Latest Women's Hospital Stories
Percutaneous coronary intervention (PCI), also known as coronary angioplasty or angioplasty, is a procedure used to treat acute coronary syndromes.
Childhood exposure to bacteria and other germs may help build immunity to various microbes later on in life, researchers from Brigham and Women's Hospital (BWH) claim in a new study.
According to new research from Brigham and Women's Hospital (BWH), a state's level of wealth or poverty is linked with levels of cardiovascular inflammation in women.
With whole-genome and whole-exome sequencing declining in price and improving in accuracy, these technologies are rapidly being integrated into clinical medicine.
A new study by Brigham and Women's Hospital (BWH) researchers found significant variation in the use of head computed tomography (CT) exams among doctors within the emergency department (ED).
According to new research from Brigham and Women's Hospital (BWH), light-to-moderate alcohol consumption was associated with a lower risk of stroke in women.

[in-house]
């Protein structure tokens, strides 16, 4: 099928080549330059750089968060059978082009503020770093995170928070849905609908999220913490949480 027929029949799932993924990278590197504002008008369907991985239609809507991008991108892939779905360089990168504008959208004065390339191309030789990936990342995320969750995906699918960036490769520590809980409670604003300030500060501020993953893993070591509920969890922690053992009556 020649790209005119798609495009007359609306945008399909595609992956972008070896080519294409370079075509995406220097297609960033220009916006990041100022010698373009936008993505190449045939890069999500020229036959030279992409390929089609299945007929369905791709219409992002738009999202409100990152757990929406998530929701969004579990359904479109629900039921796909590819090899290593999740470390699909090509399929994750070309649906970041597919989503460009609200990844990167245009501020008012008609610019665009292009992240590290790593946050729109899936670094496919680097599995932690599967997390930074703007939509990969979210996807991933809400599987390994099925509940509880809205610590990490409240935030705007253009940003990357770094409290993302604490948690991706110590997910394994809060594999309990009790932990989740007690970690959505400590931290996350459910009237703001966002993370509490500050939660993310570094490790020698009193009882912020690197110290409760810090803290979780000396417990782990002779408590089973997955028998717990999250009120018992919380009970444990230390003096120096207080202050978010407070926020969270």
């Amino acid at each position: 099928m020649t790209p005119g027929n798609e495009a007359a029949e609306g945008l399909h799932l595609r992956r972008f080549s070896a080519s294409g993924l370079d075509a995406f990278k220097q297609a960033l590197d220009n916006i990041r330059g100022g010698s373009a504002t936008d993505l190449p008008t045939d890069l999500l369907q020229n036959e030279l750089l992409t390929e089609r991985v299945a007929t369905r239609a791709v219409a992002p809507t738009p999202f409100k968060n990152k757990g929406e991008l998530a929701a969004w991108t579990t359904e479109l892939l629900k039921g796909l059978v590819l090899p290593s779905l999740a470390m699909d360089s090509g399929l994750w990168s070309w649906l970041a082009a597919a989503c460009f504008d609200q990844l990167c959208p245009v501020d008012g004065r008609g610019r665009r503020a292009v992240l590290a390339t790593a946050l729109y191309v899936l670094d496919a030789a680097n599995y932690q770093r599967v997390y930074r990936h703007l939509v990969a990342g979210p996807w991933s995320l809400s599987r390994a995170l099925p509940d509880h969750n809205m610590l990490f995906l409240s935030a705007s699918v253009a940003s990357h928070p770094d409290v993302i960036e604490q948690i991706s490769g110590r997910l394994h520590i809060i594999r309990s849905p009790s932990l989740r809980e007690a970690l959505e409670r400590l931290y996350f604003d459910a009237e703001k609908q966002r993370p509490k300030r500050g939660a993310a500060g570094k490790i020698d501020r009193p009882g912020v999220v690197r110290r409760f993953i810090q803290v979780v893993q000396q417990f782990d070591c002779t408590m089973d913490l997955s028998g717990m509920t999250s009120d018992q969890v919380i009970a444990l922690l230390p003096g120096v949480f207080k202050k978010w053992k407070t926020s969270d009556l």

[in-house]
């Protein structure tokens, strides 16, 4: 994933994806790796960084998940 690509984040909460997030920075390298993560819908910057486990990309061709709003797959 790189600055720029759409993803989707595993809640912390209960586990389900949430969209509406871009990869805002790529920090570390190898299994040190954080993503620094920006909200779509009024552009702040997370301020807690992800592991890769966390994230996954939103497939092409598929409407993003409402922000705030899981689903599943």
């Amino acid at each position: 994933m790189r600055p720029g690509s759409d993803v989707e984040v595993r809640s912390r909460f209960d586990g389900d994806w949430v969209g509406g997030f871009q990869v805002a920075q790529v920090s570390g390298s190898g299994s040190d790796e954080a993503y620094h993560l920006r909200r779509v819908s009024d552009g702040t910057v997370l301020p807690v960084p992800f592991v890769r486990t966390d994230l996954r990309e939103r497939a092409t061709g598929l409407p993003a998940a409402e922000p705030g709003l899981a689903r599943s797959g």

When babies are born prematurely, they are thrust into a hospital environment that while highly successful at saving their lives, is not exactly the same as the mother's womb where ideal development occurs.
Very recently, researchers discovered an important population of immune cells called memory T cells living in parts of the body that are in contact with the environment (e.g., skin, lung, GI tract).
Mutations in TTN—the largest gene in the human genome—cause idiopathic (unknown cause) dilated cardiomyopathy (DCM), a common form of heart failure.
- In medieval musical notation, a sign or neume denoting a shake or trill.